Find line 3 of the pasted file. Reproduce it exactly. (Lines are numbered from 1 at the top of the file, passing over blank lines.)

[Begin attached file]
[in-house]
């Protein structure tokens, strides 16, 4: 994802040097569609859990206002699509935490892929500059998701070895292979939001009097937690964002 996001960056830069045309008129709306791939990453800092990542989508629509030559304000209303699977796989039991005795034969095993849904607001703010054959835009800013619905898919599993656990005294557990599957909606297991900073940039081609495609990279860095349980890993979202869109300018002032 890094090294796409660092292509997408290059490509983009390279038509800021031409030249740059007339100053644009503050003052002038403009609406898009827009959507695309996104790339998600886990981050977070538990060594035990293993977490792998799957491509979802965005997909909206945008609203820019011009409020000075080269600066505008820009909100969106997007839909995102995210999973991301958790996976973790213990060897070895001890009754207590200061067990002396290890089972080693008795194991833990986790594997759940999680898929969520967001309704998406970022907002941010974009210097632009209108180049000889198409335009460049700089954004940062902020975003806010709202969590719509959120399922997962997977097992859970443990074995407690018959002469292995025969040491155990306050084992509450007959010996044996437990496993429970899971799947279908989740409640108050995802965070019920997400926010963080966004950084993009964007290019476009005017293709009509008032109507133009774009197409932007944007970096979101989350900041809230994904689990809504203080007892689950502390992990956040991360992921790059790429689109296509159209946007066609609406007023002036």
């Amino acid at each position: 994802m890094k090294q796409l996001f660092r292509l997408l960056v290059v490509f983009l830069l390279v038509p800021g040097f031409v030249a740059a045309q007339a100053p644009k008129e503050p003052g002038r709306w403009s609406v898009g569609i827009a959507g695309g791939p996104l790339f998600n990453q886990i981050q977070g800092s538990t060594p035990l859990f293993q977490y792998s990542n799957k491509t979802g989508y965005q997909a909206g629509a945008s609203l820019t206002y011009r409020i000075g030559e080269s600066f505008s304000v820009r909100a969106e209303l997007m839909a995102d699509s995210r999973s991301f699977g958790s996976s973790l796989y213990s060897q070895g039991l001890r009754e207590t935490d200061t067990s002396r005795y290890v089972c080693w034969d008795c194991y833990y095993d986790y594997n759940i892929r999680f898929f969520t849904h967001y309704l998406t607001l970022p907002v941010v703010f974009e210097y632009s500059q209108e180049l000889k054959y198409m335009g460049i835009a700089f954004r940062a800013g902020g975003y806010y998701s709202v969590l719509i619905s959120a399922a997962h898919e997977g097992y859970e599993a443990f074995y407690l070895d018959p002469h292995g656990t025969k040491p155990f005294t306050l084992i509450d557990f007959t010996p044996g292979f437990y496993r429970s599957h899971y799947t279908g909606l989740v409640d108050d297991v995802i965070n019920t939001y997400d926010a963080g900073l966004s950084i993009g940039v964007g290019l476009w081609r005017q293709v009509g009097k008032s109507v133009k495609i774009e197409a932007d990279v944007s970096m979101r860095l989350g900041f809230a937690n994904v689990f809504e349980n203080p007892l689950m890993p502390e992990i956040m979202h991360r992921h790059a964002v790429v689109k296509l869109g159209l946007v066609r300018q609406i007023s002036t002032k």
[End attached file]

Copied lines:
């Amino acid at each position: 994802m890094k090294q796409l996001f660092r292509l997408l960056v290059v490509f983009l830069l390279v038509p800021g040097f031409v030249a740059a045309q007339a100053p644009k008129e503050p003052g002038r709306w403009s609406v898009g569609i827009a959507g695309g791939p996104l790339f998600n990453q886990i981050q977070g800092s538990t060594p035990l859990f293993q977490y792998s990542n799957k491509t979802g989508y965005q997909a909206g629509a945008s609203l820019t206002y011009r409020i000075g030559e080269s600066f505008s304000v820009r909100a969106e209303l997007m839909a995102d699509s995210r999973s991301f699977g958790s996976s973790l796989y213990s060897q070895g039991l001890r009754e207590t935490d200061t067990s002396r005795y290890v089972c080693w034969d008795c194991y833990y095993d986790y594997n759940i892929r999680f898929f969520t849904h967001y309704l998406t607001l970022p907002v941010v703010f974009e210097y632009s500059q209108e180049l000889k054959y198409m335009g460049i835009a700089f954004r940062a800013g902020g975003y806010y998701s709202v969590l719509i619905s959120a399922a997962h898919e997977g097992y859970e599993a443990f074995y407690l070895d018959p002469h292995g656990t025969k040491p155990f005294t306050l084992i509450d557990f007959t010996p044996g292979f437990y496993r429970s599957h899971y799947t279908g909606l989740v409640d108050d297991v995802i965070n019920t939001y997400d926010a963080g900073l966004s950084i993009g940039v964007g290019l476009w081609r005017q293709v009509g009097k008032s109507v133009k495609i774009e197409a932007d990279v944007s970096m979101r860095l989350g900041f809230a937690n994904v689990f809504e349980n203080p007892l689950m890993p502390e992990i956040m979202h991360r992921h790059a964002v790429v689109k296509l869109g159209l946007v066609r300018q609406i007023s002036t002032k």